The UK Chancellor has published his budget plans for the year ahead. When you look beyond all the Tory smoke and mirrors, this budget makes very gloomy reading.
Economic forecasts have been shredded and our living standards face the longest fall in generations. Brexit hasn’t even happened yet but it’s becoming clearer by the day that the future’s far from bright in Brexit Britain.
Here’s what you need to know.
Economic growth forecasts have been slashed.
The Office for Budget Responsibility has reduced its forecasts for economic growth in every year to 2022. As a result, the UK economy will be £42 billion smaller in 2022 than was estimated earlier this year.
The UK faces the longest fall in living standards since records began.
According to the Resolution Foundation, “Britain is on course for the longest period of falling living standards since records began in the 1950s.”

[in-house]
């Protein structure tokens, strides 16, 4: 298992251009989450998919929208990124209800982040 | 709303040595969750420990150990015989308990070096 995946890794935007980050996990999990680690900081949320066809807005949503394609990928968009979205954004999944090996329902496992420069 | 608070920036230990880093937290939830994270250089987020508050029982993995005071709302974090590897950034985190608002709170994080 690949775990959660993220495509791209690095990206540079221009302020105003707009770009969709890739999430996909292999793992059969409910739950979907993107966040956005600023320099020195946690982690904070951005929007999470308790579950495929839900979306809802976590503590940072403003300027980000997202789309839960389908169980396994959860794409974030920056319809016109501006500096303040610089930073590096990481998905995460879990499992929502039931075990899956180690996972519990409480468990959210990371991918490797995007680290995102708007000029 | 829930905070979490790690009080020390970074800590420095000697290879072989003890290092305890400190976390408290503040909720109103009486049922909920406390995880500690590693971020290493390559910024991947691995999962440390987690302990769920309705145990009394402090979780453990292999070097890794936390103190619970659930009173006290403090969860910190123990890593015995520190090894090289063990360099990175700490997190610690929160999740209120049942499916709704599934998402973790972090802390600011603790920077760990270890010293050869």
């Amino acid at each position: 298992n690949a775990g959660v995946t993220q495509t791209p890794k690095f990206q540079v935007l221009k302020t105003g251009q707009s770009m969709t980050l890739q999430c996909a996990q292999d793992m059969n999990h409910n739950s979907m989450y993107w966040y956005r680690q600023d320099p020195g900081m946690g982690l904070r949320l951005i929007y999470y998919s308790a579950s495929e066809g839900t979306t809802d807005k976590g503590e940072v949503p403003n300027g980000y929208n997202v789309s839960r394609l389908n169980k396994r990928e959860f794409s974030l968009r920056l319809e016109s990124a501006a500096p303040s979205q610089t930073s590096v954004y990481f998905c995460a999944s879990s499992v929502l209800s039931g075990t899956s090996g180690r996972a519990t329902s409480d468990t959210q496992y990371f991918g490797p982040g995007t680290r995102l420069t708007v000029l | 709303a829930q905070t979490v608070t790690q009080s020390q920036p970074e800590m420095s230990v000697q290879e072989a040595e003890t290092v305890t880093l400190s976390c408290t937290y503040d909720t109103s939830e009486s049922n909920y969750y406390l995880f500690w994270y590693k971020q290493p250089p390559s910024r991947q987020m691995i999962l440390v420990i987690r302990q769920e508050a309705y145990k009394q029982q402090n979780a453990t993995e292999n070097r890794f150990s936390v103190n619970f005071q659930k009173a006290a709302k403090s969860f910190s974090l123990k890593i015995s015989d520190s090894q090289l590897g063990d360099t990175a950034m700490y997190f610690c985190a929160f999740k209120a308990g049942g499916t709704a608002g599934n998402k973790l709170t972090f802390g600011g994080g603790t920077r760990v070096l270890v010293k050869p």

And the Institute for Fiscal Studies has estimated that average incomes in 2022 will still be less than in 2008, with the UK facing two decades with no growth in incomes.
Prices are going up, with inflation at the highest level since 2010.
In October, the Bank of England announced that inflation is at the highest level since April 2012. That means that the prices we pay in shops for things like food and clothes is going up.
The UK’s debt levels are unlikely to fall back to their 2008 level until the 2060s.
According to the IFS, the UK’s national debt won’t fall to its pre-recession level, as a percentage of national income, “until well past the 2060s”.